December 6, 2013

The air pollution in Shanghai is now worse than ever

As shown in the recent PISA report, Shanghai's students may be top-performers, but Shanghai broke another record today. This record may not be as flattering since it's a record in air pollution. There are several ways to measure the air quality index and the Chinese are using AQI with these levels:

AQIAir Pollution
Level
Health Implications
0 - 50ExcellentNo health implications.
51 -100GoodFew hypersensitive individuals should reduce outdoor exercise.
101-150Lightly PollutedSlight irritations may occur, individuals with breathing or heart problems should reduce outdoor exercise.
151-200Moderately PollutedSlight irritations may occur, individuals with breathing or heart problems should reduce outdoor exercise.
201-300Heavily PollutedHealthy people will be noticeably affected. People with breathing or heart problems will experience reduced endurance in activities. These individuals and elders should remain indoors and restrict activities.
300+Severely PollutedHealthy people will experience reduced endurance in activities. There may be strong irritations and symptoms and may trigger other illnesses. Elders and the sick should remain indoors and avoid exercise. Healthy individuals should avoid out door activities.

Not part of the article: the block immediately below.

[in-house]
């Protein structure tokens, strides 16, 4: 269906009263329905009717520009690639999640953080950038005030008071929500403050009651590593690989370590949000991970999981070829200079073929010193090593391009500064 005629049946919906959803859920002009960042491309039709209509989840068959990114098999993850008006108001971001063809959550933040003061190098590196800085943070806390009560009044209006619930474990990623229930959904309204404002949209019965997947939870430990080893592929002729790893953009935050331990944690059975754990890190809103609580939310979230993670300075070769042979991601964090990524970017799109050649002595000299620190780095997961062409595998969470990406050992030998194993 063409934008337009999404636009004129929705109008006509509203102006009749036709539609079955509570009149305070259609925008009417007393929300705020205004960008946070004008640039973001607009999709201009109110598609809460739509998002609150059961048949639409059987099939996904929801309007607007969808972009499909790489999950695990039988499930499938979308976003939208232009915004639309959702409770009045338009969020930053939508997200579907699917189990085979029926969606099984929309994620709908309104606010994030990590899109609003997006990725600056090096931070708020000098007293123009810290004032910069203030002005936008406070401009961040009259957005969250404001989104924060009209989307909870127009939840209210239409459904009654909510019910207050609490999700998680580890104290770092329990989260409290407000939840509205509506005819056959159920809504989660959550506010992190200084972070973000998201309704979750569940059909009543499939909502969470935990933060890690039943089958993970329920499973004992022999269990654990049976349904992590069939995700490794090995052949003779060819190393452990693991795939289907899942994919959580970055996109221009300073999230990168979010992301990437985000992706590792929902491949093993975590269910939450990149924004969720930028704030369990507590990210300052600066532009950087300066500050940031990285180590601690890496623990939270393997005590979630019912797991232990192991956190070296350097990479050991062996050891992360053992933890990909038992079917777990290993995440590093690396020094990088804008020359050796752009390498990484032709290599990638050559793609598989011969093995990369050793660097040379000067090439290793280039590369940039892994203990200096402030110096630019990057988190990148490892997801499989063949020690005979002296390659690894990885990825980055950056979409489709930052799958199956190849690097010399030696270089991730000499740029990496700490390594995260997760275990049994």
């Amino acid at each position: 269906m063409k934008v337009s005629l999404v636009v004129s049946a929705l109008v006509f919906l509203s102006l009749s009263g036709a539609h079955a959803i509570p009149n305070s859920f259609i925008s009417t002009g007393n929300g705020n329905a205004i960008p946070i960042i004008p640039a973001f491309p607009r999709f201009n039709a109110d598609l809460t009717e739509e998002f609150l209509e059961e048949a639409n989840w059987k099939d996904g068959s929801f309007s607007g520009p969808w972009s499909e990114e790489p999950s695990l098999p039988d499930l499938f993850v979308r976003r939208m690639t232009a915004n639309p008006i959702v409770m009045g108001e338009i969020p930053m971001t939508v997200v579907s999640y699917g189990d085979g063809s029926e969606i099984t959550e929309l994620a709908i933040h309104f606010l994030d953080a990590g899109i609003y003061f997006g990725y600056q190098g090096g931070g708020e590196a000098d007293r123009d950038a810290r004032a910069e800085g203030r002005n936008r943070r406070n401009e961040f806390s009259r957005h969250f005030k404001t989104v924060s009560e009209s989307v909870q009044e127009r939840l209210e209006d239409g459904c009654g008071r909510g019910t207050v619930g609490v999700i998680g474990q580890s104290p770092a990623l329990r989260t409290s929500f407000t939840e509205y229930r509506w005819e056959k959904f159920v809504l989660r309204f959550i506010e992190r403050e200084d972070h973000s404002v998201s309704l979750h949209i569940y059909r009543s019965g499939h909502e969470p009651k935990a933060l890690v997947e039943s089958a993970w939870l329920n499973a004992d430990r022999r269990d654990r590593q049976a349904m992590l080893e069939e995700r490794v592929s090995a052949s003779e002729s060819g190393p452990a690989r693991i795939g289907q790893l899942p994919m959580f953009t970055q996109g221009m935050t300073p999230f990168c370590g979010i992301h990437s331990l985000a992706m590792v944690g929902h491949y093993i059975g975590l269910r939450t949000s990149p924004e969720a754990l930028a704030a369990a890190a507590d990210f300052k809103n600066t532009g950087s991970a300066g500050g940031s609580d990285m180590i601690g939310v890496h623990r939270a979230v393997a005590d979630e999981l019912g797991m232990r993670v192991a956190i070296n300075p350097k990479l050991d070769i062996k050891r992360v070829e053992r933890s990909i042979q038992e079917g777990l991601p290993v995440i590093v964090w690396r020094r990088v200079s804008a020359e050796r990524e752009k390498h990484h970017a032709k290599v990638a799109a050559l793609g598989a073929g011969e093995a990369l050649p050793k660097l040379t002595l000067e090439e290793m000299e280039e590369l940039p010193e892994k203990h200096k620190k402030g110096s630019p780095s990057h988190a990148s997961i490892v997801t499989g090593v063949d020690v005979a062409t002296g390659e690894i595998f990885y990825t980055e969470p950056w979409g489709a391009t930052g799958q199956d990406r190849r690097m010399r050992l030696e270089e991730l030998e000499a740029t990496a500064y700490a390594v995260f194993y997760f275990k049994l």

AQI in Shanghai has today broken through 600. Students have reported how they could see smog fog inside the school corridors. But how is it to live in such an environment? "It doesn't smell horribly bad (not much like smoke) but it has a distinctive flavor, subtly like that you get from chewing aluminum foil. When it's this bad it makes your mouth and throat feel dry as well. Then you feel it hard later in the day when you feel like you desperately need to go to bed about 6 hours earlier than usual." Another one reported he just switched off the air conditioner if the AQI reached above 200. A third had a headache. "I'm coughing, and it's hard to breathe on my way to my office."


Source: Reddit, The Guardian